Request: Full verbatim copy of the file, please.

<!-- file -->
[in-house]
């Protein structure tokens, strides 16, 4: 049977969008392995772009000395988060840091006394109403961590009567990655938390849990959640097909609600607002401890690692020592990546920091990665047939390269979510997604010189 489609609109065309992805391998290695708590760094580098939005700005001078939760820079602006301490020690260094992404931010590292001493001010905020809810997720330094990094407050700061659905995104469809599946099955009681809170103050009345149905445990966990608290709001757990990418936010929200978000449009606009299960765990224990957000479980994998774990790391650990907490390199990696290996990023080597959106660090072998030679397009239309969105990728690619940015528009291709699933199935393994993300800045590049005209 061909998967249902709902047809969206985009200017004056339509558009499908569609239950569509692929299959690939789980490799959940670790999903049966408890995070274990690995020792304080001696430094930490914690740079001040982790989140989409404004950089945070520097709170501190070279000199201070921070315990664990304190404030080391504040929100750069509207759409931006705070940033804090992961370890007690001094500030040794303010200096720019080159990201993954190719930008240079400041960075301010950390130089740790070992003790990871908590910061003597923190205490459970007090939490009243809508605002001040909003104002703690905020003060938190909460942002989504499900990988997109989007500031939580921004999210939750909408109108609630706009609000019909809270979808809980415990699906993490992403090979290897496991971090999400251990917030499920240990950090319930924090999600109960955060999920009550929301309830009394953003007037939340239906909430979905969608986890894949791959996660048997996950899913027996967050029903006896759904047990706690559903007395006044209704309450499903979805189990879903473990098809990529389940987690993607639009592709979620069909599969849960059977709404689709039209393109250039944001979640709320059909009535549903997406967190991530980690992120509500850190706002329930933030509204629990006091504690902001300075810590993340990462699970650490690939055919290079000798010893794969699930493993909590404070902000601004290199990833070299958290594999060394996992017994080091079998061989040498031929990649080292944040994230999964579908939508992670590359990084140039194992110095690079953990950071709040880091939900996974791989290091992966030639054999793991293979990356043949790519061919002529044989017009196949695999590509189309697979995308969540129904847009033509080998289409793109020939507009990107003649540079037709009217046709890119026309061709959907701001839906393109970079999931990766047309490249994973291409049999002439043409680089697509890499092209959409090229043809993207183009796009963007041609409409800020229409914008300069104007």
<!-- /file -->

[in-house]
């Protein structure tokens, strides 16, 4: 049977969008392995772009000395988060840091006394109403961590009567990655938390849990959640097909609600607002401890690692020592990546920091990665047939390269979510997604010189 489609609109065309992805391998290695708590760094580098939005700005001078939760820079602006301490020690260094992404931010590292001493001010905020809810997720330094990094407050700061659905995104469809599946099955009681809170103050009345149905445990966990608290709001757990990418936010929200978000449009606009299960765990224990957000479980994998774990790391650990907490390199990696290996990023080597959106660090072998030679397009239309969105990728690619940015528009291709699933199935393994993300800045590049005209 061909998967249902709902047809969206985009200017004056339509558009499908569609239950569509692929299959690939789980490799959940670790999903049966408890995070274990690995020792304080001696430094930490914690740079001040982790989140989409404004950089945070520097709170501190070279000199201070921070315990664990304190404030080391504040929100750069509207759409931006705070940033804090992961370890007690001094500030040794303010200096720019080159990201993954190719930008240079400041960075301010950390130089740790070992003790990871908590910061003597923190205490459970007090939490009243809508605002001040909003104002703690905020003060938190909460942002989504499900990988997109989007500031939580921004999210939750909408109108609630706009609000019909809270979808809980415990699906993490992403090979290897496991971090999400251990917030499920240990950090319930924090999600109960955060999920009550929301309830009394953003007037939340239906909430979905969608986890894949791959996660048997996950899913027996967050029903006896759904047990706690559903007395006044209704309450499903979805189990879903473990098809990529389940987690993607639009592709979620069909599969849960059977709404689709039209393109250039944001979640709320059909009535549903997406967190991530980690992120509500850190706002329930933030509204629990006091504690902001300075810590993340990462699970650490690939055919290079000798010893794969699930493993909590404070902000601004290199990833070299958290594999060394996992017994080091079998061989040498031929990649080292944040994230999964579908939508992670590359990084140039194992110095690079953990950071709040880091939900996974791989290091992966030639054999793991293979990356043949790519061919002529044989017009196949695999590509189309697979995308969540129904847009033509080998289409793109020939507009990107003649540079037709009217046709890119026309061709959907701001839906393109970079999931990766047309490249994973291409049999002439043409680089697509890499092209959409090229043809993207183009796009963007041609409409800020229409914008300069104007």